* BIG COMPANIES - The healthcare law includes fines for larger businesses where some employees seek subsidized coverage on state insurance exchanges that are to be up and running by 2014. It also penalizes companies that fail to provide minimum health coverage levels that will be determined by the law’s essential benefits rule. The U.S. Chamber of Commerce, corporate America’s biggest lobbying group, supports the repeal of the healthcare law, which it blames for burdensome regulation and additional penalties and taxes.
* DRUGMAKERS - Those in the industry have generally been on board with the new legislation, which will give them millions more patients who need drugs, hospitals and doctors. Most industry representatives are also wary of further legal uncertainty over the law that complicates planning. The pharmaceutical industry will have to pay more than $2 billion a year in taxes to help pay for the healthcare overhaul. They also have committed to offering certain drug rebates and discounts, expecting to balance those out with a boost from newly insured people. The repeal of the individual mandate would skew that math. Rather than working to repeal the whole thing, drugmakers and others in the health industry are contesting specific provisions in the law, including a Medicare advisory board aimed at cost-cutting and another body that will closely compare the effectiveness of medications as well as other treatments.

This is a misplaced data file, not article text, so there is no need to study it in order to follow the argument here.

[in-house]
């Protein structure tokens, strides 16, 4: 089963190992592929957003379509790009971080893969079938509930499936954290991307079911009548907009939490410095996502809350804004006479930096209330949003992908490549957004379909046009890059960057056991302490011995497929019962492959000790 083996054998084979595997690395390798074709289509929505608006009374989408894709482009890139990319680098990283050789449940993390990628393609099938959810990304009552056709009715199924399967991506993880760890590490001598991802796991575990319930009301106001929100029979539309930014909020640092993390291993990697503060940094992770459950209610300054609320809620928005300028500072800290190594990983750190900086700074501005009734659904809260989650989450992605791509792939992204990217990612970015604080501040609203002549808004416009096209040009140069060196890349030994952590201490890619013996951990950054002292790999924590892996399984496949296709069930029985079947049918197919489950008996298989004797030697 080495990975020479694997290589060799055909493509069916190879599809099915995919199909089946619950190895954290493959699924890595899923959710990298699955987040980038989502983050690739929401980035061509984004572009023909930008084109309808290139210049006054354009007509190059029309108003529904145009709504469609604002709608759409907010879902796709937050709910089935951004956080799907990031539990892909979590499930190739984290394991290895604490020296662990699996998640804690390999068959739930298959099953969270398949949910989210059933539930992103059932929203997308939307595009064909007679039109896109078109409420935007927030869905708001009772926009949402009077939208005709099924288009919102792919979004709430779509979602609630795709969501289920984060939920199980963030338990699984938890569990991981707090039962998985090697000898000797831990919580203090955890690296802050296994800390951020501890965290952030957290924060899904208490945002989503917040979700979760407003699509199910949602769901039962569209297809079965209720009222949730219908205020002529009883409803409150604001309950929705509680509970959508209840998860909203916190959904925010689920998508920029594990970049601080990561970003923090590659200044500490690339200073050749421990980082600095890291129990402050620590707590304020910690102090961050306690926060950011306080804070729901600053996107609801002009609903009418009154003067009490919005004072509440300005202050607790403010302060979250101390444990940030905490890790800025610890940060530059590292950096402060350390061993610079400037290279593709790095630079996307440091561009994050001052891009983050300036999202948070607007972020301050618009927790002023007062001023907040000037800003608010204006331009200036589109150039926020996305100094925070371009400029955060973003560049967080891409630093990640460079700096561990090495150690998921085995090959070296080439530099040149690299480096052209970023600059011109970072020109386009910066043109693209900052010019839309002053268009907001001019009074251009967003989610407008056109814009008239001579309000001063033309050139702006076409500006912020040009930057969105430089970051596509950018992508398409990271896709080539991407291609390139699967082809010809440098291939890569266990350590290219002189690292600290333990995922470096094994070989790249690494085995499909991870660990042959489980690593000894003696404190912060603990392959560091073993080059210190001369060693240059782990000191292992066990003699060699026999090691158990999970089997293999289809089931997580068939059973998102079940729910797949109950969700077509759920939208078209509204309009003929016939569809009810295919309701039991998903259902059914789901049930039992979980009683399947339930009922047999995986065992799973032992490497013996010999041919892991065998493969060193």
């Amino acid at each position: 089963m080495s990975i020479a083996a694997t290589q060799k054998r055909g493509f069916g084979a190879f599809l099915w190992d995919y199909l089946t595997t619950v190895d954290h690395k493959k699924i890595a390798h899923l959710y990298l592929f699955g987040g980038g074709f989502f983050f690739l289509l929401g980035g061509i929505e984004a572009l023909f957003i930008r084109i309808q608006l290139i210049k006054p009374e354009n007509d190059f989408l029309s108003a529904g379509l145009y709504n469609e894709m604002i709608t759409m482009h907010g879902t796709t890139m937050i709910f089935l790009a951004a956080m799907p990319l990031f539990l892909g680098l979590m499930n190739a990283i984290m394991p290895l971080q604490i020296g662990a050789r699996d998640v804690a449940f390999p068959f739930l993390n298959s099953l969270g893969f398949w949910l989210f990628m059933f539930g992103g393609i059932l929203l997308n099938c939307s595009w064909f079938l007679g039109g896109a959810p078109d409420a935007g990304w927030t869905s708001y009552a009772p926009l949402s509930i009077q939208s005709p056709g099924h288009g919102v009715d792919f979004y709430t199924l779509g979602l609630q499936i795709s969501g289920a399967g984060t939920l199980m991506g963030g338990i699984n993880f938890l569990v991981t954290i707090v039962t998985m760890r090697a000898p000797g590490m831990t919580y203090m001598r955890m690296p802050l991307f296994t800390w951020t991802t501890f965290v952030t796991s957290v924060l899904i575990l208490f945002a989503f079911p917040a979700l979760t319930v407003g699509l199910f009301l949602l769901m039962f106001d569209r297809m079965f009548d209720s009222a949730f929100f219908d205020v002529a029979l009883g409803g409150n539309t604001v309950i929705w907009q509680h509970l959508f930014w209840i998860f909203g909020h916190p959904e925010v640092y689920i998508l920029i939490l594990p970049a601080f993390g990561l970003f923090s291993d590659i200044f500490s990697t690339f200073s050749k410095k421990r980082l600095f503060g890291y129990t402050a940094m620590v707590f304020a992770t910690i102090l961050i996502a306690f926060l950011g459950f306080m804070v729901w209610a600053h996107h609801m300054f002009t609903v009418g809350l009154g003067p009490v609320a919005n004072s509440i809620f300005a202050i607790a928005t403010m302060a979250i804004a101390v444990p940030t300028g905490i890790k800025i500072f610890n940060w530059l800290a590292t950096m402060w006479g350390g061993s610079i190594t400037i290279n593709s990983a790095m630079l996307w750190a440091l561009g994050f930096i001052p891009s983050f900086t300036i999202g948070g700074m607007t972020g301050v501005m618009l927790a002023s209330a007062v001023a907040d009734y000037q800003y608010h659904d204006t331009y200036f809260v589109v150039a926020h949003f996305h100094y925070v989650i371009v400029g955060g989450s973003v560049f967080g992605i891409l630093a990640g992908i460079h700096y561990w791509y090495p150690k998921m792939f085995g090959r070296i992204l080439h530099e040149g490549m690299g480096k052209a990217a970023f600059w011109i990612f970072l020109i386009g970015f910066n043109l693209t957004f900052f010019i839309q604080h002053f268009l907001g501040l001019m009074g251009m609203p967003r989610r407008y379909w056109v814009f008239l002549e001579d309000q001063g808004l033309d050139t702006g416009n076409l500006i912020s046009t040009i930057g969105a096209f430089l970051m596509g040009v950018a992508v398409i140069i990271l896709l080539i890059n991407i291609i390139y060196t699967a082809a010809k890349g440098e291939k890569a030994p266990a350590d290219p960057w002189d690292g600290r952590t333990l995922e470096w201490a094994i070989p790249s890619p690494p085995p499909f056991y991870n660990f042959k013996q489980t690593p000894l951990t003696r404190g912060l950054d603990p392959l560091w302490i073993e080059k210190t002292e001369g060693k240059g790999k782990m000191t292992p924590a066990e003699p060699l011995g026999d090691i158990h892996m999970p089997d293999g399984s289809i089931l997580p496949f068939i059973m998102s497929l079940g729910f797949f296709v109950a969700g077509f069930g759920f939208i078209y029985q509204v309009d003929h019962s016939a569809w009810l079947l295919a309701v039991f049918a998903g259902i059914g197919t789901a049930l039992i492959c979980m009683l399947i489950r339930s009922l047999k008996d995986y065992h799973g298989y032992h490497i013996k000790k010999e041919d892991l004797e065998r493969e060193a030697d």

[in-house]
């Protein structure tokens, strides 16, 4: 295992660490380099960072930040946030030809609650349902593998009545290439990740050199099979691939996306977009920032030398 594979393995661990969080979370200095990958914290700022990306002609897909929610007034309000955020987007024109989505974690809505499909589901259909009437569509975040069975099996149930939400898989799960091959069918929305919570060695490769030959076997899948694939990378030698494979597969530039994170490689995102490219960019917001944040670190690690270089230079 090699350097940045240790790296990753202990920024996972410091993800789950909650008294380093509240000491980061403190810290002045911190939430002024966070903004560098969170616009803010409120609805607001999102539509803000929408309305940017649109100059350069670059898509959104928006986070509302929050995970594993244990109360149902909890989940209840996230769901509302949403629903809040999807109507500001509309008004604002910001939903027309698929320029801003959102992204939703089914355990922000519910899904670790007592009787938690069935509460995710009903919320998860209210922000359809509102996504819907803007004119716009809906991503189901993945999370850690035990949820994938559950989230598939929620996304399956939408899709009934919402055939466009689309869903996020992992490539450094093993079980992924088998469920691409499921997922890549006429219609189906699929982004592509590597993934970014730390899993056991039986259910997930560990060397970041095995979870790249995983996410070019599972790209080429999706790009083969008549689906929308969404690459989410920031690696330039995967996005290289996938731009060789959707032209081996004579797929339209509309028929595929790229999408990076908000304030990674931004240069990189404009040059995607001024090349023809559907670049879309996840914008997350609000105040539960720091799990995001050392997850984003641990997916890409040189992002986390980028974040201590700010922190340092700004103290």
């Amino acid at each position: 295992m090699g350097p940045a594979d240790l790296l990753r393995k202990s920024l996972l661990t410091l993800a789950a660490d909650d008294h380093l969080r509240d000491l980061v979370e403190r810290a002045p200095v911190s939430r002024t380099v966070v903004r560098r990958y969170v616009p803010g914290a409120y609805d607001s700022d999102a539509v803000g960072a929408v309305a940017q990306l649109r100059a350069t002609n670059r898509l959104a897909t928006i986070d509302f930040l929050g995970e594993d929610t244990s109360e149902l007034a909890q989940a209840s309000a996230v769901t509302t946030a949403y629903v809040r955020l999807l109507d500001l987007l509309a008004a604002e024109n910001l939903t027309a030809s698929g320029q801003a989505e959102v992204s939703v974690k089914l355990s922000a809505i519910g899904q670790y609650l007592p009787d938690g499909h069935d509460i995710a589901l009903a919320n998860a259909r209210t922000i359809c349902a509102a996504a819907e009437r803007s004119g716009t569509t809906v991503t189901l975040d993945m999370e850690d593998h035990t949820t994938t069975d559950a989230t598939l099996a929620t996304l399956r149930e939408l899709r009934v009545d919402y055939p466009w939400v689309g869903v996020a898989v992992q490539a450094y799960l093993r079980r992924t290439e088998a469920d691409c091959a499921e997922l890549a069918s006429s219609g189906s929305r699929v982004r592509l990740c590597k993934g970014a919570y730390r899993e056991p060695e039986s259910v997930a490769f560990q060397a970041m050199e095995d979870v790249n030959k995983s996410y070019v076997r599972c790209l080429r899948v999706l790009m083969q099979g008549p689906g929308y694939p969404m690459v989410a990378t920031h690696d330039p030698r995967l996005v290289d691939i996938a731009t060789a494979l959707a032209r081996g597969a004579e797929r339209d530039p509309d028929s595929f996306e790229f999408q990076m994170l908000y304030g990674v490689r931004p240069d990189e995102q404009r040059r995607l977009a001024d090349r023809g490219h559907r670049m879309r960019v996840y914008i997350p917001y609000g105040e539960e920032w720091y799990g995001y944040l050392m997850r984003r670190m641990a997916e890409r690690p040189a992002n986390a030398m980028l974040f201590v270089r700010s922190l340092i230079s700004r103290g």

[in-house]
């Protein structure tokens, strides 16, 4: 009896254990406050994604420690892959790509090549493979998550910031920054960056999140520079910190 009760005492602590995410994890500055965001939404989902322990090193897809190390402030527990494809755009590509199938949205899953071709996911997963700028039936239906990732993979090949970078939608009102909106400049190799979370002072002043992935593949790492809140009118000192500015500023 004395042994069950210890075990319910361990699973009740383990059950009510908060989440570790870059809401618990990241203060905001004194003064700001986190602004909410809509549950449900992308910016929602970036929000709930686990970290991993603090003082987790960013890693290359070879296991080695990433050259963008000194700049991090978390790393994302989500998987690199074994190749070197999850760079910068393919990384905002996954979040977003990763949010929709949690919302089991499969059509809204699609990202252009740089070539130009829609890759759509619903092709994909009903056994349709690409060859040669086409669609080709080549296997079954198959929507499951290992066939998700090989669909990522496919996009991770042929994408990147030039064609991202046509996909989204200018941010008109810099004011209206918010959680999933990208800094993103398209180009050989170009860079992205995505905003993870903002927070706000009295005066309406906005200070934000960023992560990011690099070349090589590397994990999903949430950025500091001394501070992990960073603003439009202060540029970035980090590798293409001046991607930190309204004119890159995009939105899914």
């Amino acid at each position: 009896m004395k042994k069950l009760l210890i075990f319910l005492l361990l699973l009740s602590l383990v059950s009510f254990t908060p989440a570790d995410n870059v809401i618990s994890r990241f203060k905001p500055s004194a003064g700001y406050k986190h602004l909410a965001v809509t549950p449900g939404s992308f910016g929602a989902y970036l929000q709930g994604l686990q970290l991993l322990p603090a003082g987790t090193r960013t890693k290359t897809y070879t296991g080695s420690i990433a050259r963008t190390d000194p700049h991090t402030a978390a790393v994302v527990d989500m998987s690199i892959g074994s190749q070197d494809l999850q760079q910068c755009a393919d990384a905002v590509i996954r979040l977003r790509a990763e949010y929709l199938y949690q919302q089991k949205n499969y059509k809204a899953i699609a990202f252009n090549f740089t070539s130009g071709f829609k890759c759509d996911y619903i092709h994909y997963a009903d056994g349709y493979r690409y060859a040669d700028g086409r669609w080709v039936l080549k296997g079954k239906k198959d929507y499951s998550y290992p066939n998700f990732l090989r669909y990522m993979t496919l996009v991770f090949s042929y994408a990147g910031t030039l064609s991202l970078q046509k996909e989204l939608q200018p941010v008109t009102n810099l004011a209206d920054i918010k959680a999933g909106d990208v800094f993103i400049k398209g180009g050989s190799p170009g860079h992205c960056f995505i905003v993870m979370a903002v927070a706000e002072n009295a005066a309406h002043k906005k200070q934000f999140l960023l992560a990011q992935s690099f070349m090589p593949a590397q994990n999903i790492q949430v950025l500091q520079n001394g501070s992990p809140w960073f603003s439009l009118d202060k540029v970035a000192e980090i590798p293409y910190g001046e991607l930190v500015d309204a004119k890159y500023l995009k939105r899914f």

* MEDICAL DEVICE COMPANIES - Similar to the drugmakers, medical device companies also face higher taxes starting in 2013 to help pay for the law. Some companies are vigorously working to repeal the 2.3 percent sales tax.
* PROVIDERS - The healthcare law is expected to give hospitals a flood of revenue from newly insured patients. It also cuts the cost of emergency care for uninsured patients, which hospitals are legally bound to provide. Hospitals are banking on that offsetting the payment cuts they have already started taking under the law. Obama’s legislation increases payments to physicians, although hospitals get lower payments from Medicare and Medicaid.
* THE STATES - The states are charged with carrying out a bulk of the healthcare reforms and many of those suing are still setting up state-run exchanges for health insurance and other elements by expanding their Medicaid programs to include millions of people now uninsured and setting up health insurance exchanges for uninsured people with incomes too high to qualify for Medicaid services. Along with worrying about the costs of implementation, the states say the law usurps their rights. Earlier this year, states that criticized the law, such as Missouri, adopted an attitude of “if you can’t beat them, join them.” They began setting up exchanges and moving ahead on implementation in hopes of influencing the reforms and limiting the reach of the law. But of late, they have taken a harder line, with Kansas sending back to the federal government a grant it had received to create an exchange.
Editing by Howard Goller